View our recent webinar featuring Keebeck Wealth Management and their Founder, Bruce Lee, talking with Jason Barsema, Co-Founder and President of Halo Investing. In this session, Bruce and Jason will show how technology can be used to simplify Structured Notes to preserve assets and meet financial objectives for clients.
Although lesser known in the U.S., structured notes are growing in popularity. Take the quiz and test your knowledge of this flexible investment that’s now available to more investors than ever!
Even with recent increased demand, many U.S. investors have limited experience using structured notes in client portfolios. With more education, added transparency and the right tools, more financial professionals can get comfortable using this flexible, risk-based investment.
Halo Investing and Riskalyze have partnered to expand structured note access for investors. Learn more about the benefits that the partnership could bring to you and how you can make the most of the Halo platform.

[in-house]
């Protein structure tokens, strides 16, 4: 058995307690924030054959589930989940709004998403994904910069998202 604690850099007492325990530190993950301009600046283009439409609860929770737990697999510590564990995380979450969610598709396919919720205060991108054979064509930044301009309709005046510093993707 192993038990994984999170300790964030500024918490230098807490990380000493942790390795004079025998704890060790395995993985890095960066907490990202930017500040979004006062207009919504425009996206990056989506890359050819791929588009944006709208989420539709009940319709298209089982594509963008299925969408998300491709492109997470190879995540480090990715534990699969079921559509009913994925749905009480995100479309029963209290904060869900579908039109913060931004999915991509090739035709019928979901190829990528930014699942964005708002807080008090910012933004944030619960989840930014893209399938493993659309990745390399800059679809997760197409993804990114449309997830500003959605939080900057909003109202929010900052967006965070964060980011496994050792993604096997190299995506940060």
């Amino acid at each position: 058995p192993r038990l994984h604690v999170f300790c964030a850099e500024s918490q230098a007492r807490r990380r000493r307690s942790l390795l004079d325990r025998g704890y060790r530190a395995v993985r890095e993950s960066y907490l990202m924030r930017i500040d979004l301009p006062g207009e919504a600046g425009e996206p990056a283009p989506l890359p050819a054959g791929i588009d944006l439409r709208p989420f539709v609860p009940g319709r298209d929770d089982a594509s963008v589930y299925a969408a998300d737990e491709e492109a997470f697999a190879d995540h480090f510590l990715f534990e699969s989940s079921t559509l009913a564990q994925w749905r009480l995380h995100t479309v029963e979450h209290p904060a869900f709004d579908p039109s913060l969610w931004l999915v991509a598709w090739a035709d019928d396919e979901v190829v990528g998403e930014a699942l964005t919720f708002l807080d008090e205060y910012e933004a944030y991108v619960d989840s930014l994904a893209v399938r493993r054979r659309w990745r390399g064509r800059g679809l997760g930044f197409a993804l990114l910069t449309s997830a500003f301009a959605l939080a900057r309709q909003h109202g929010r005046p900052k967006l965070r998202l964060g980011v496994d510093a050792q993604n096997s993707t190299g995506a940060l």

As we continue to see more demand for these products, market participants continue to seek the technology infrastructure that delivers the structuring, pricing and risk analytics needed to meaningfully engage in this market. In this article, experts from Numerix and Halo Investing weigh in.
In this multi-part series, we’ll dive under the hood of structured notes to help investors better understand this type of investment. For this post, we explore Uncapped Growth Notes with hard and soft principal protection.
Previously only available to wealthy investors, structured notes play an active role in portfolios by protecting against market volatility, while providing upside return potential. In this post, we’ll go into the details of the type of structured notes available to investors and how they can be used in portfolios.
With the help of Visual Capitalist, we created the below infographic to explain what a structured note is, describing two main types and how to implement them in a portfolio.
When a structured note is linked to a stock, or basket of stocks, an investor is effectively giving up dividend payments since the underlying security isn’t actually purchased.But are you really giving up a dividend?